Dumping the Dollar

Posted On Wednesday, Apr 01, 2009


For many decades, the US dollar has been the world’s reserve currency, the one by which all others are measured, and the currency most used for international trade. Over the past six to nine months, as the worldwide recession has deepened, the US Dollar or the ‘greenback’ has been the currency of last resort and has therefore maintained more than its value. However, there are several reasons that may lead to the decline of the greenback.

      • The U.S Government is piling up loads of debt in an effort to bail out the economy out of deepening recession. This increasing debt would surely put downward pressure on a nation’s currency value.

      • The U.S government has opted for printing (more) money, a time-honored means to relieve some of the debt problems. However, this always leads to an inflation problem in the long term, which again places a declining bias on a nation’s monetary unit.
      • U.S. interest rates are at exceptionally low levels. This will reduce the appeal for international investors of holding Treasury Bills, bonds and notes once the need for "safety" starts dissipating.

What is clear, however, is that the economy of the reserve currency of the world is currently facing structural problems, which have been described as serious and unsustainable, and are causing worldwide concern, particularly at the policy level. The low savings rate, the large current account deficit and now also the large budget deficit are the familiar issues, and associated with these is the question of how willing are those economies with surplus savings to continue financing those deficits.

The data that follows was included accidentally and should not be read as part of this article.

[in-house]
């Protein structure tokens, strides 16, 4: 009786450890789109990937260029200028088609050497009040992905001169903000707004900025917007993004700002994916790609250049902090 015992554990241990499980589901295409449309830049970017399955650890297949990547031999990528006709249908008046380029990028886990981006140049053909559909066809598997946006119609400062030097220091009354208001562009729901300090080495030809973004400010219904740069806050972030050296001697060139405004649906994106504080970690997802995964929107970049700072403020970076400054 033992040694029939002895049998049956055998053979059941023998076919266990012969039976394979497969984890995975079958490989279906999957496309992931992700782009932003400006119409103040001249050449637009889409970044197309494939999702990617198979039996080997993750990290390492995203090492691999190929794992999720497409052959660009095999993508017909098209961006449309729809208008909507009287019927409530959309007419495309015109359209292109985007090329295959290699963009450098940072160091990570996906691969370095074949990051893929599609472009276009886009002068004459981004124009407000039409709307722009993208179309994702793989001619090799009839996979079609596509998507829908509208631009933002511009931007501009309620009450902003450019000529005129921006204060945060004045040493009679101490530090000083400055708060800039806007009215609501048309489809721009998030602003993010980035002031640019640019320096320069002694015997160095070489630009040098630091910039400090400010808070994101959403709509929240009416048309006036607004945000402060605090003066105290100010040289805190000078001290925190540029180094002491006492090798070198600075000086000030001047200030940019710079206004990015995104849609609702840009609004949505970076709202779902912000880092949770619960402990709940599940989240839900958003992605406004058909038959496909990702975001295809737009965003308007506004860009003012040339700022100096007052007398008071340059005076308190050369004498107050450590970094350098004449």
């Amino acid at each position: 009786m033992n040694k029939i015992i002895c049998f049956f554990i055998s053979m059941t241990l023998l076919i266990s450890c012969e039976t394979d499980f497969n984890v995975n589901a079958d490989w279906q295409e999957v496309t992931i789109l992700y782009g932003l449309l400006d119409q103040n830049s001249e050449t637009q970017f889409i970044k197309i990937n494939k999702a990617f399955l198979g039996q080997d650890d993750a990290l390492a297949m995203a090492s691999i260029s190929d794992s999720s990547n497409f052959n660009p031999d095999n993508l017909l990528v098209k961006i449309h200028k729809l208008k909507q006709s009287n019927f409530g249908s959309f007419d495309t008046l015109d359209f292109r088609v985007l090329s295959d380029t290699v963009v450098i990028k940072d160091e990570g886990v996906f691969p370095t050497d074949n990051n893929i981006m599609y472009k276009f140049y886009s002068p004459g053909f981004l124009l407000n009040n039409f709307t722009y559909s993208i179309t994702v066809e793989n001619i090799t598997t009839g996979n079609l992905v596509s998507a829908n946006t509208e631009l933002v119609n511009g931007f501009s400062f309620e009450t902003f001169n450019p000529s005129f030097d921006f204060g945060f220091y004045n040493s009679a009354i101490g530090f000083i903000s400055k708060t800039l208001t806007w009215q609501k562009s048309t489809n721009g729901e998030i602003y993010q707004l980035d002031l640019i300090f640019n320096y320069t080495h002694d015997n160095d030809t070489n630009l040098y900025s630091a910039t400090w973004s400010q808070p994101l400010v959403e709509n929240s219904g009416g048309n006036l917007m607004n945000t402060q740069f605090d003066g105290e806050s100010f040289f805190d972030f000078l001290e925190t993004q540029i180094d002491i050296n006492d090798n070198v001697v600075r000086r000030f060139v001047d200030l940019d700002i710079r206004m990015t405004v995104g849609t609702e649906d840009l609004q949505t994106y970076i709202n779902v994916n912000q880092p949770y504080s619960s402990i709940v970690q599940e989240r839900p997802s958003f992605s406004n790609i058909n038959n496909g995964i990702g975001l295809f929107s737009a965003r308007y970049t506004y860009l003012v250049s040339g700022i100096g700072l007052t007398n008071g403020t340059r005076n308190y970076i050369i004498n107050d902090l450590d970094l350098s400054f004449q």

The world has been relying on the dollar as a reserve currency which has to preserve its value, but America, in order to solve its own economic problems, has to now print (more) money, which will devalue the currency in the long term. So there is an essential contradiction there.

There’s some light in the tunnel.
Is it the end of the long tunnel or a train fast approaching?

The issue of the world currency reserve is expected to be raised at the April 2 summit of the G20. A U.N. panel recommends that the world abandons the dollar as its reserve currency in favor of a shared basket of currencies. There are strong voices like China and Russia backing the thought. China called for a replacement of the dollar, installed as the reserve currency after World War II, with a different standard run by the International Monetary Fund. China and Russia are calling for the creation of a new world reserve currency amid fears that the Federal Reserve`s quantitative easing policy (printing additional money) might cause hyperinflation, leading to the eventual collapse of the economy.

China’s version of new reserve currency